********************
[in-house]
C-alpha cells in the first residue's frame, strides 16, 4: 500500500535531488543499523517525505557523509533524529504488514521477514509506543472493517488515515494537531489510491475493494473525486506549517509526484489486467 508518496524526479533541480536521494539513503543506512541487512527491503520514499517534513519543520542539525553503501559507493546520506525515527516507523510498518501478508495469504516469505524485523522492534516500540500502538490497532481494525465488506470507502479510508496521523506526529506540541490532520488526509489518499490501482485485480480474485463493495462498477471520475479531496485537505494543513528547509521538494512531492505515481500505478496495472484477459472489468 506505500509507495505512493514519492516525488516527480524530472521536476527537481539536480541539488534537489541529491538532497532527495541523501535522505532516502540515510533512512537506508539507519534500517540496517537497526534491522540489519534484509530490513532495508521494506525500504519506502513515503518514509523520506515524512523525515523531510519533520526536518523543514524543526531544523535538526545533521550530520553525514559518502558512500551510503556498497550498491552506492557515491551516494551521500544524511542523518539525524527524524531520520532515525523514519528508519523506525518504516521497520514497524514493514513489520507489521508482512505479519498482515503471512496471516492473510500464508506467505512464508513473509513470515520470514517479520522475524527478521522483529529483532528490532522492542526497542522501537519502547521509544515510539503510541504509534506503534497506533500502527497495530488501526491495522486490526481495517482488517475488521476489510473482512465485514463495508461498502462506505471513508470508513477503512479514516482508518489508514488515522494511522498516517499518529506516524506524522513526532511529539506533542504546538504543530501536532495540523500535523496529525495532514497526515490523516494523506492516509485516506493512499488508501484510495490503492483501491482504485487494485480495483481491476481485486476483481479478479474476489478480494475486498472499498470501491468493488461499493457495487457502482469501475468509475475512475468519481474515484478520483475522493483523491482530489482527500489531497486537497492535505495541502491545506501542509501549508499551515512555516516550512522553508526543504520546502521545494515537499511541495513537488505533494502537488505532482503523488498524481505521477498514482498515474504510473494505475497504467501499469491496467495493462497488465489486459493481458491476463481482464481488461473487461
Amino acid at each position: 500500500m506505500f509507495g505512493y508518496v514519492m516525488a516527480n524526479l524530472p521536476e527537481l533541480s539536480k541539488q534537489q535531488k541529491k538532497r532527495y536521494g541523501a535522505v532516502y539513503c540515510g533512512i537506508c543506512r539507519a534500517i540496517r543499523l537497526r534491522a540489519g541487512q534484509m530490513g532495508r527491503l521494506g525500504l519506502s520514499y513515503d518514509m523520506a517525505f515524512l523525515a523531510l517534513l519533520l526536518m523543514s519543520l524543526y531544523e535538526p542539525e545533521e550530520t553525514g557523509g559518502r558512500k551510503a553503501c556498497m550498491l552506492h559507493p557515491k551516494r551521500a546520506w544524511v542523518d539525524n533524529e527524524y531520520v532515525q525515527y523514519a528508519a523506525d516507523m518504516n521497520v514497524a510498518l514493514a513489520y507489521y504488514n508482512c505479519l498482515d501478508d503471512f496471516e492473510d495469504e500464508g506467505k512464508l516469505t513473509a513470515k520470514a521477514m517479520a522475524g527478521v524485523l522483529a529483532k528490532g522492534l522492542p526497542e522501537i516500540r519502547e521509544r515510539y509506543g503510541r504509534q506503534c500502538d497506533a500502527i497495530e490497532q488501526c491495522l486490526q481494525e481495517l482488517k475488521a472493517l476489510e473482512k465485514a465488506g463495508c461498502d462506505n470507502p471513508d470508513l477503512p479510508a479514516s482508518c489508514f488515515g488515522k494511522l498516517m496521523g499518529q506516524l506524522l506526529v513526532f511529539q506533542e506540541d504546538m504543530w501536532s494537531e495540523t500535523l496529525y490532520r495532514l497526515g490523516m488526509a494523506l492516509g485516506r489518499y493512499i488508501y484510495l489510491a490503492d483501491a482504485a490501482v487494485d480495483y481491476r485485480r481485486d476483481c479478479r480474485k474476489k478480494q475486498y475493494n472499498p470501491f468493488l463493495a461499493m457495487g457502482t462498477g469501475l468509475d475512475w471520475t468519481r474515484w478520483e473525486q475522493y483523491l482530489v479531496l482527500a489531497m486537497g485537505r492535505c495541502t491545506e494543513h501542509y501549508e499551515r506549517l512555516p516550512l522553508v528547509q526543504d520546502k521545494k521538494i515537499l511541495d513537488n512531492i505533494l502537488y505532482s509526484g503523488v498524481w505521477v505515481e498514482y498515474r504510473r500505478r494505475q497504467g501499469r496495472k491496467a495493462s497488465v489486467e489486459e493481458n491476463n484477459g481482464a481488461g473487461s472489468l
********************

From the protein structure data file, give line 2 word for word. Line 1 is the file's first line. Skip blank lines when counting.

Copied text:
C-alpha cells in the first residue's frame, strides 16, 4: 500500500535531488543499523517525505557523509533524529504488514521477514509506543472493517488515515494537531489510491475493494473525486506549517509526484489486467 508518496524526479533541480536521494539513503543506512541487512527491503520514499517534513519543520542539525553503501559507493546520506525515527516507523510498518501478508495469504516469505524485523522492534516500540500502538490497532481494525465488506470507502479510508496521523506526529506540541490532520488526509489518499490501482485485480480474485463493495462498477471520475479531496485537505494543513528547509521538494512531492505515481500505478496495472484477459472489468 506505500509507495505512493514519492516525488516527480524530472521536476527537481539536480541539488534537489541529491538532497532527495541523501535522505532516502540515510533512512537506508539507519534500517540496517537497526534491522540489519534484509530490513532495508521494506525500504519506502513515503518514509523520506515524512523525515523531510519533520526536518523543514524543526531544523535538526545533521550530520553525514559518502558512500551510503556498497550498491552506492557515491551516494551521500544524511542523518539525524527524524531520520532515525523514519528508519523506525518504516521497520514497524514493514513489520507489521508482512505479519498482515503471512496471516492473510500464508506467505512464508513473509513470515520470514517479520522475524527478521522483529529483532528490532522492542526497542522501537519502547521509544515510539503510541504509534506503534497506533500502527497495530488501526491495522486490526481495517482488517475488521476489510473482512465485514463495508461498502462506505471513508470508513477503512479514516482508518489508514488515522494511522498516517499518529506516524506524522513526532511529539506533542504546538504543530501536532495540523500535523496529525495532514497526515490523516494523506492516509485516506493512499488508501484510495490503492483501491482504485487494485480495483481491476481485486476483481479478479474476489478480494475486498472499498470501491468493488461499493457495487457502482469501475468509475475512475468519481474515484478520483475522493483523491482530489482527500489531497486537497492535505495541502491545506501542509501549508499551515512555516516550512522553508526543504520546502521545494515537499511541495513537488505533494502537488505532482503523488498524481505521477498514482498515474504510473494505475497504467501499469491496467495493462497488465489486459493481458491476463481482464481488461473487461